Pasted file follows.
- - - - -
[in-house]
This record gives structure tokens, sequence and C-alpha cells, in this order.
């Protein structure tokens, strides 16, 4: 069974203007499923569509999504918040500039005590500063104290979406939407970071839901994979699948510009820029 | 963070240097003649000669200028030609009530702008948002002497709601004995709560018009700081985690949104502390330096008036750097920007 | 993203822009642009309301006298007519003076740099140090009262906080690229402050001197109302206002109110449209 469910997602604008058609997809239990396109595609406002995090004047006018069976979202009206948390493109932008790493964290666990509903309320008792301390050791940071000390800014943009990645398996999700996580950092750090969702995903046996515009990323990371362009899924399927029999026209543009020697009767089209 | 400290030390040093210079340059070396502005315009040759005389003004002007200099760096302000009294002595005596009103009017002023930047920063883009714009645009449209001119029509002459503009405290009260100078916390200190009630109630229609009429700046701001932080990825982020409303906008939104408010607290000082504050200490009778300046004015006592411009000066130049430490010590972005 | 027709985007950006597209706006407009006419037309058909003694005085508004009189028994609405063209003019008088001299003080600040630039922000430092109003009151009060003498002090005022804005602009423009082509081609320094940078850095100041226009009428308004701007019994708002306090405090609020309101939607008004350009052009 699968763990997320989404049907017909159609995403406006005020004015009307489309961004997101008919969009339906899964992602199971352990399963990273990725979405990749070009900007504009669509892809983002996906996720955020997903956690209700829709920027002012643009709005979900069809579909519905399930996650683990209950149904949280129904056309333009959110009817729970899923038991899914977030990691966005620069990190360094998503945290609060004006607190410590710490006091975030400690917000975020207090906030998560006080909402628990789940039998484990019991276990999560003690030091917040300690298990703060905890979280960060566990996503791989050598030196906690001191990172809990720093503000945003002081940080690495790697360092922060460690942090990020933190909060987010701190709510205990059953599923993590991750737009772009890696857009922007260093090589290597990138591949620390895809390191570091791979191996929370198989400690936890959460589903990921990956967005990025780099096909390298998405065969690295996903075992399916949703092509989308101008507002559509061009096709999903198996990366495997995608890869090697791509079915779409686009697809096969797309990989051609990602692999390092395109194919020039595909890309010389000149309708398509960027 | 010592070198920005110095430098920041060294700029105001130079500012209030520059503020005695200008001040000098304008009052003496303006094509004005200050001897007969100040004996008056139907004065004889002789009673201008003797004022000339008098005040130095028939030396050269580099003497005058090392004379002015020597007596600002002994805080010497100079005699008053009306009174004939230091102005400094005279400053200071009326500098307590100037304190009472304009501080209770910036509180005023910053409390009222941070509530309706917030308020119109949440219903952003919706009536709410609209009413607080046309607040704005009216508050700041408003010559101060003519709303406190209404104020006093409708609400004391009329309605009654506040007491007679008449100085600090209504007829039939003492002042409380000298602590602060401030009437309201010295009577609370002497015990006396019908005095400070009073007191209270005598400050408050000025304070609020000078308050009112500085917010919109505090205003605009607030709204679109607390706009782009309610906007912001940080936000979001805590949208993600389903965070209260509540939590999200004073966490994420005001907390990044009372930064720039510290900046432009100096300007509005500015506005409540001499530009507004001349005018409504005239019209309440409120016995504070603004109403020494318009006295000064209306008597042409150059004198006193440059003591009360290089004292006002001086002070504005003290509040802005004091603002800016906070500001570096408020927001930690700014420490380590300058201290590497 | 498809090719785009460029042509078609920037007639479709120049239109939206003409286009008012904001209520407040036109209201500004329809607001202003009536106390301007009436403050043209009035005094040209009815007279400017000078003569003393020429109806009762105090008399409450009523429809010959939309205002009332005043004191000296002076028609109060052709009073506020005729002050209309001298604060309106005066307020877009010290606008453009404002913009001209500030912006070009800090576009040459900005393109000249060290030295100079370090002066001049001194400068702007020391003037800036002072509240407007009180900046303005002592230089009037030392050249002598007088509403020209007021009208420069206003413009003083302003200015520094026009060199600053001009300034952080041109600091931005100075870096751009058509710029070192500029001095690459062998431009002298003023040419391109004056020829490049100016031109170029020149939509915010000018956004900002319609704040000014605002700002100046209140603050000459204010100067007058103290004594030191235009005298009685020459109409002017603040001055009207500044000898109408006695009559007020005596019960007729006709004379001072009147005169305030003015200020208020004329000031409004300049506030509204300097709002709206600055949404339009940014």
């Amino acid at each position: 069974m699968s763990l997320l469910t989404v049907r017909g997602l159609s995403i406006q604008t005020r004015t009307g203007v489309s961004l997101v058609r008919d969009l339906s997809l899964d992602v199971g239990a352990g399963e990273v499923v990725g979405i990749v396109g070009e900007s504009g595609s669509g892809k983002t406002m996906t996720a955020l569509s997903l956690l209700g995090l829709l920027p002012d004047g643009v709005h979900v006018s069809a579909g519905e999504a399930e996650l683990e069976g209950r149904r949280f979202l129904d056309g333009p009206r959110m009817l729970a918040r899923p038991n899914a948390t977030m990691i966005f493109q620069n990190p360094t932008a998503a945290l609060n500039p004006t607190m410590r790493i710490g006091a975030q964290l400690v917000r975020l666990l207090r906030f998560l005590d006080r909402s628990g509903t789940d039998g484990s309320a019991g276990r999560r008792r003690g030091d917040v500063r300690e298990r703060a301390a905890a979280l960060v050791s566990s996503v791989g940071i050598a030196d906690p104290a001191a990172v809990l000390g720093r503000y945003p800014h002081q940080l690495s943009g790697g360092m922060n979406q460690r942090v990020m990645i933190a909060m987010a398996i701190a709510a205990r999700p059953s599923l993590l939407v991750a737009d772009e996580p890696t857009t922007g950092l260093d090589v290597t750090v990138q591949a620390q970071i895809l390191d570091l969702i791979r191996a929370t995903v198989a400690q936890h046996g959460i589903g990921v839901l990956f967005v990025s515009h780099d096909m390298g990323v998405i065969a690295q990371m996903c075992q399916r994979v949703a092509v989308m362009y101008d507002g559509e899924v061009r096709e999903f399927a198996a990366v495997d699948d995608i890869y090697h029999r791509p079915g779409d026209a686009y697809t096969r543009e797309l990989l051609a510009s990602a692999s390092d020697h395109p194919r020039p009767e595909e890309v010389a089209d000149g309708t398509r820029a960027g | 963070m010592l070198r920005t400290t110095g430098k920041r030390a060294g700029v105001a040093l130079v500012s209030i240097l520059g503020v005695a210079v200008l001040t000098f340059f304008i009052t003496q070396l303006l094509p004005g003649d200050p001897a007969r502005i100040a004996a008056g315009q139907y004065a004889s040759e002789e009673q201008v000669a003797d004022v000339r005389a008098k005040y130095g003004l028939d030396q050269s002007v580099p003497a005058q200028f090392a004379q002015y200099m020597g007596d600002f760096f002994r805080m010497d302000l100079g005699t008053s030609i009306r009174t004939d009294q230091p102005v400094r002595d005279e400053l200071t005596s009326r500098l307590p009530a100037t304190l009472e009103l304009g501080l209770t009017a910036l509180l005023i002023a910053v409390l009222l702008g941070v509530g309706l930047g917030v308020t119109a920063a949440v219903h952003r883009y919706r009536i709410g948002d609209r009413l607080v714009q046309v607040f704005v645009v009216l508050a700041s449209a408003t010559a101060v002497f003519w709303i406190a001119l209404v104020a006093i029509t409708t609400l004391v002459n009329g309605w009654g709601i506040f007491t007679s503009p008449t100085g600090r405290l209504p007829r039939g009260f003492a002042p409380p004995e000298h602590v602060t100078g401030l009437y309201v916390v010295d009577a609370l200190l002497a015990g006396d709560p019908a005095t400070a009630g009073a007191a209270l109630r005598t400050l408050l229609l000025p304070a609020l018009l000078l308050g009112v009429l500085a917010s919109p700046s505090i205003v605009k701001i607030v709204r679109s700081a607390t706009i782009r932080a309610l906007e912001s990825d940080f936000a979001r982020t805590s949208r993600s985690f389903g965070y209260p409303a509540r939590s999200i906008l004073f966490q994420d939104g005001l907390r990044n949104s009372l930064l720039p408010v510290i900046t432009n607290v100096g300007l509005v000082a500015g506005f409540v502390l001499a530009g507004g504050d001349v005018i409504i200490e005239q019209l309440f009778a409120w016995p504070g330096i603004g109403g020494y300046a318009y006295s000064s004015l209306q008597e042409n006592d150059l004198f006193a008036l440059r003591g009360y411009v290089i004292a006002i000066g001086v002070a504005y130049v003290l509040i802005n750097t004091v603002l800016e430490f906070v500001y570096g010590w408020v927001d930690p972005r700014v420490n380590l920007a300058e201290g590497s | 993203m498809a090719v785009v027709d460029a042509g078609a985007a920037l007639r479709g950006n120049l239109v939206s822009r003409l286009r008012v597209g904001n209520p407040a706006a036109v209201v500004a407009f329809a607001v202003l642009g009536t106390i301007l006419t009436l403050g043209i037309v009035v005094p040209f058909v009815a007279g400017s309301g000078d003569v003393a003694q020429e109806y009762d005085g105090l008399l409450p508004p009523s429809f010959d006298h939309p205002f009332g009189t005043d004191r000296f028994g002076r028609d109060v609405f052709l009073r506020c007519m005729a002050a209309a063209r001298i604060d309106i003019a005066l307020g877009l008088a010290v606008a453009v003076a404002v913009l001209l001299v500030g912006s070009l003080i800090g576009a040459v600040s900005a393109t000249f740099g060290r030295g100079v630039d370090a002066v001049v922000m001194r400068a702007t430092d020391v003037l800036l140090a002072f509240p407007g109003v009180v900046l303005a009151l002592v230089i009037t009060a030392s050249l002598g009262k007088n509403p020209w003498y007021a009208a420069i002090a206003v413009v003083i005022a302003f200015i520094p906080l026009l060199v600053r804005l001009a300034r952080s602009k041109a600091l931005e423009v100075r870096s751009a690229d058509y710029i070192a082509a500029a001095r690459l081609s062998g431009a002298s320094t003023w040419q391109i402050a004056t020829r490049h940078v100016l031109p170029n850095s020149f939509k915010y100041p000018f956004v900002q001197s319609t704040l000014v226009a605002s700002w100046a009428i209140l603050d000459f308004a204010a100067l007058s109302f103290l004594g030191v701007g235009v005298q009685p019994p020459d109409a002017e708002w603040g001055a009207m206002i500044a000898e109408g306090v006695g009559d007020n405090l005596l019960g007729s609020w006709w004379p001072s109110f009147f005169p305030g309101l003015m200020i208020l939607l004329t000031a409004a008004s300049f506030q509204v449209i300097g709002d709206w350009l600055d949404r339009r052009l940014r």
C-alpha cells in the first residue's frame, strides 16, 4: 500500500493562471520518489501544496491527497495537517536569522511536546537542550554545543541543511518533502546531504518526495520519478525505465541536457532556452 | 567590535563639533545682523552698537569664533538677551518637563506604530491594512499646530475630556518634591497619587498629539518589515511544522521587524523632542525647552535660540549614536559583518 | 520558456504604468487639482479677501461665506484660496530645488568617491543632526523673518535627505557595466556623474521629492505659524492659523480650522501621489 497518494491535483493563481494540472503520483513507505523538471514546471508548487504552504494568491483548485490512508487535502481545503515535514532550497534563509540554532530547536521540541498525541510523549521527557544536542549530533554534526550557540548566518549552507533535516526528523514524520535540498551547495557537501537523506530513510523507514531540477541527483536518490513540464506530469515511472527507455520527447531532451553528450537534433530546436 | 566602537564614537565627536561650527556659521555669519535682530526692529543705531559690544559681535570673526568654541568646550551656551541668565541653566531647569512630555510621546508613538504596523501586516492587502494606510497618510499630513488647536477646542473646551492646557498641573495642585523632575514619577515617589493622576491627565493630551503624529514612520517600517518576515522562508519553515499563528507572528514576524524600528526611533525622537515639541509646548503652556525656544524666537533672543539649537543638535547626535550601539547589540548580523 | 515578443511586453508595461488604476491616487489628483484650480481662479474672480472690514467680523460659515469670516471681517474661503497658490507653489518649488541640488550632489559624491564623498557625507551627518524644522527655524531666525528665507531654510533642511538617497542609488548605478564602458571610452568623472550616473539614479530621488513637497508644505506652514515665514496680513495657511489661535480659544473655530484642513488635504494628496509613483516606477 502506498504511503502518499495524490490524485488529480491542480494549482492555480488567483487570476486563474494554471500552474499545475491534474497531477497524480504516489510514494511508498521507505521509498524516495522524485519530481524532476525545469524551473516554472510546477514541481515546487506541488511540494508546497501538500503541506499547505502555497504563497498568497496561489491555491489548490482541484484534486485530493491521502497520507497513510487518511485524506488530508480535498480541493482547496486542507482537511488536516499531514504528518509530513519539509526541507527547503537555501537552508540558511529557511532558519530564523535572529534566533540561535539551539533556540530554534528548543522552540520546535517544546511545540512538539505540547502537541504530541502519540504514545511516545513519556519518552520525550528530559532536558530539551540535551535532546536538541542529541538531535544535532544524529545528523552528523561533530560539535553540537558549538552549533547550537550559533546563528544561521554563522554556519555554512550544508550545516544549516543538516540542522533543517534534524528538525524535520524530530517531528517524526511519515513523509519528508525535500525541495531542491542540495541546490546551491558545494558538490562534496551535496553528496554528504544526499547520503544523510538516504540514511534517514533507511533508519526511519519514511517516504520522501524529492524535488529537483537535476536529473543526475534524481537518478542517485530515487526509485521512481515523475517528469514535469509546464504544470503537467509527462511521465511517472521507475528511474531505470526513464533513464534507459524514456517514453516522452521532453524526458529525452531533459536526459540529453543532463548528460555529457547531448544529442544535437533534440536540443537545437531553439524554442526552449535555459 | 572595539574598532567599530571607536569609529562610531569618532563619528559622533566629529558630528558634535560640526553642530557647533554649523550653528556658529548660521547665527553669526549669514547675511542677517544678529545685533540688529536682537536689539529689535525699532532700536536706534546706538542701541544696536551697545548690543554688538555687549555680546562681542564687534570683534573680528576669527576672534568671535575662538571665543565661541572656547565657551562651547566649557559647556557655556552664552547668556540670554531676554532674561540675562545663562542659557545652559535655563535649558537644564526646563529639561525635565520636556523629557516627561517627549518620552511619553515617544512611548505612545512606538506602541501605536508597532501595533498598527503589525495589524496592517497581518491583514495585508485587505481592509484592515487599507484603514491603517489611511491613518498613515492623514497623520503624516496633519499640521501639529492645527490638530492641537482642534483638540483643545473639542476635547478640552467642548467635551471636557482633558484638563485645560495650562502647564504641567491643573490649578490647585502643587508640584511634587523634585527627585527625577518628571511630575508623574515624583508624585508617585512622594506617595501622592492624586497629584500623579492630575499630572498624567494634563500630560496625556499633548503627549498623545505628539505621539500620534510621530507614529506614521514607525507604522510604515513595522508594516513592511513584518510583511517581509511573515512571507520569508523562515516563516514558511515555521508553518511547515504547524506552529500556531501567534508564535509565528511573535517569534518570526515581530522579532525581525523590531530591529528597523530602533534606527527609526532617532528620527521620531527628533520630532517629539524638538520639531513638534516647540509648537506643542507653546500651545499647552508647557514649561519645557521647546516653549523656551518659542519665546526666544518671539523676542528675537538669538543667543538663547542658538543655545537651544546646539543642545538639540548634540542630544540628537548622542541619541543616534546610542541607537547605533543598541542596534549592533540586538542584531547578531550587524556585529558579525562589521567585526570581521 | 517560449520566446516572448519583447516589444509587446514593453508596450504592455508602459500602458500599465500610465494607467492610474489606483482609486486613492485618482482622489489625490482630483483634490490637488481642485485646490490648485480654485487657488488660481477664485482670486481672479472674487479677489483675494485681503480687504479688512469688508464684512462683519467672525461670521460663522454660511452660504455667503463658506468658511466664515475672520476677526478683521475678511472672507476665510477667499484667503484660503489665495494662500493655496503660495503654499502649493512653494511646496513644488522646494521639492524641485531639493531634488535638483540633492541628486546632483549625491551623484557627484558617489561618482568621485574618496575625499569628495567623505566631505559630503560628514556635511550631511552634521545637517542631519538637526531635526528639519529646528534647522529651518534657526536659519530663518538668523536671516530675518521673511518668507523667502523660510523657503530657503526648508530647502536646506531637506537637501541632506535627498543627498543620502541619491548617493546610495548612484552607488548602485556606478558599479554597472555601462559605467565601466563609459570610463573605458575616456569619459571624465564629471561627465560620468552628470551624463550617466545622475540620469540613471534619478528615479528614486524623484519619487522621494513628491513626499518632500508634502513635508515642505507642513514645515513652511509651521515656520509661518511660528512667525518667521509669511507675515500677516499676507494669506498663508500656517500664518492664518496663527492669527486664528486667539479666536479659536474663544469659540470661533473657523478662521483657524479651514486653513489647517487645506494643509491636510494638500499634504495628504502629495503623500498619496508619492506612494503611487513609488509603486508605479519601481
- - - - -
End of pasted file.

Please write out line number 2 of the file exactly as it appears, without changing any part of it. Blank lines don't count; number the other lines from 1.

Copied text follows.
This record gives structure tokens, sequence and C-alpha cells, in this order.